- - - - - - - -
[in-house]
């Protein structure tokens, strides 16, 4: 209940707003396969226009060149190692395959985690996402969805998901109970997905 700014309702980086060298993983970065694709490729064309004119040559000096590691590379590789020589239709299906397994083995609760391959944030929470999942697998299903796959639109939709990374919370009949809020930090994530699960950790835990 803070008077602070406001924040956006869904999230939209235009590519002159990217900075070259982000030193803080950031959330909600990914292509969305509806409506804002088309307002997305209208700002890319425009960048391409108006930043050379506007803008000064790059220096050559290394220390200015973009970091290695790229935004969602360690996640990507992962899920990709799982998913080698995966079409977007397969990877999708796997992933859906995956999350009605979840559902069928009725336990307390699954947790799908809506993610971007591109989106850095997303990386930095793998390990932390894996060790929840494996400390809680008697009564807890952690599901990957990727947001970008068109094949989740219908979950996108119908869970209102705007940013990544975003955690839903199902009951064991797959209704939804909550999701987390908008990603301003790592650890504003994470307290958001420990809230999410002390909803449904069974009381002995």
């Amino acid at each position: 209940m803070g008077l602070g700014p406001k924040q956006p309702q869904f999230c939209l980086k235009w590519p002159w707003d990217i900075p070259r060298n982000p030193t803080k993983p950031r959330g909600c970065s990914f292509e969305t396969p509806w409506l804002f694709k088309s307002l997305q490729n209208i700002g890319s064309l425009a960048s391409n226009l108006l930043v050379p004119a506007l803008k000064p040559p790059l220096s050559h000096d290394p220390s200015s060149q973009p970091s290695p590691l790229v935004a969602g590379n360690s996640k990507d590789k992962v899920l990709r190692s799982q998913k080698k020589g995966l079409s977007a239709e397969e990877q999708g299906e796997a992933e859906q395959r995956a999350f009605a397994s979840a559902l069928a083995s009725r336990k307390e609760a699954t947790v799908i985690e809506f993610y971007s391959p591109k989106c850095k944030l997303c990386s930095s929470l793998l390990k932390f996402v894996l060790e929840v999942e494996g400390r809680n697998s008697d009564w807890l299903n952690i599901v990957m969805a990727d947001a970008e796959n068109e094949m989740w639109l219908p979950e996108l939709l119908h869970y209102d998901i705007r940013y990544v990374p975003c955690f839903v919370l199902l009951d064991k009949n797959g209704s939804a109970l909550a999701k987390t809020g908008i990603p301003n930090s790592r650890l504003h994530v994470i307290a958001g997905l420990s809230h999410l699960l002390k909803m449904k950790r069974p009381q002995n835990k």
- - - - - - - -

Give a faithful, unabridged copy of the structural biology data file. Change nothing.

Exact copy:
[in-house]
């Protein structure tokens, strides 16, 4: 209940707003396969226009060149190692395959985690996402969805998901109970997905 700014309702980086060298993983970065694709490729064309004119040559000096590691590379590789020589239709299906397994083995609760391959944030929470999942697998299903796959639109939709990374919370009949809020930090994530699960950790835990 803070008077602070406001924040956006869904999230939209235009590519002159990217900075070259982000030193803080950031959330909600990914292509969305509806409506804002088309307002997305209208700002890319425009960048391409108006930043050379506007803008000064790059220096050559290394220390200015973009970091290695790229935004969602360690996640990507992962899920990709799982998913080698995966079409977007397969990877999708796997992933859906995956999350009605979840559902069928009725336990307390699954947790799908809506993610971007591109989106850095997303990386930095793998390990932390894996060790929840494996400390809680008697009564807890952690599901990957990727947001970008068109094949989740219908979950996108119908869970209102705007940013990544975003955690839903199902009951064991797959209704939804909550999701987390908008990603301003790592650890504003994470307290958001420990809230999410002390909803449904069974009381002995």
């Amino acid at each position: 209940m803070g008077l602070g700014p406001k924040q956006p309702q869904f999230c939209l980086k235009w590519p002159w707003d990217i900075p070259r060298n982000p030193t803080k993983p950031r959330g909600c970065s990914f292509e969305t396969p509806w409506l804002f694709k088309s307002l997305q490729n209208i700002g890319s064309l425009a960048s391409n226009l108006l930043v050379p004119a506007l803008k000064p040559p790059l220096s050559h000096d290394p220390s200015s060149q973009p970091s290695p590691l790229v935004a969602g590379n360690s996640k990507d590789k992962v899920l990709r190692s799982q998913k080698k020589g995966l079409s977007a239709e397969e990877q999708g299906e796997a992933e859906q395959r995956a999350f009605a397994s979840a559902l069928a083995s009725r336990k307390e609760a699954t947790v799908i985690e809506f993610y971007s391959p591109k989106c850095k944030l997303c990386s930095s929470l793998l390990k932390f996402v894996l060790e929840v999942e494996g400390r809680n697998s008697d009564w807890l299903n952690i599901v990957m969805a990727d947001a970008e796959n068109e094949m989740w639109l219908p979950e996108l939709l119908h869970y209102d998901i705007r940013y990544v990374p975003c955690f839903v919370l199902l009951d064991k009949n797959g209704s939804a109970l909550a999701k987390t809020g908008i990603p301003n930090s790592r650890l504003h994530v994470i307290a958001g997905l420990s809230h999410l699960l002390k909803m449904k950790r069974p009381q002995n835990k």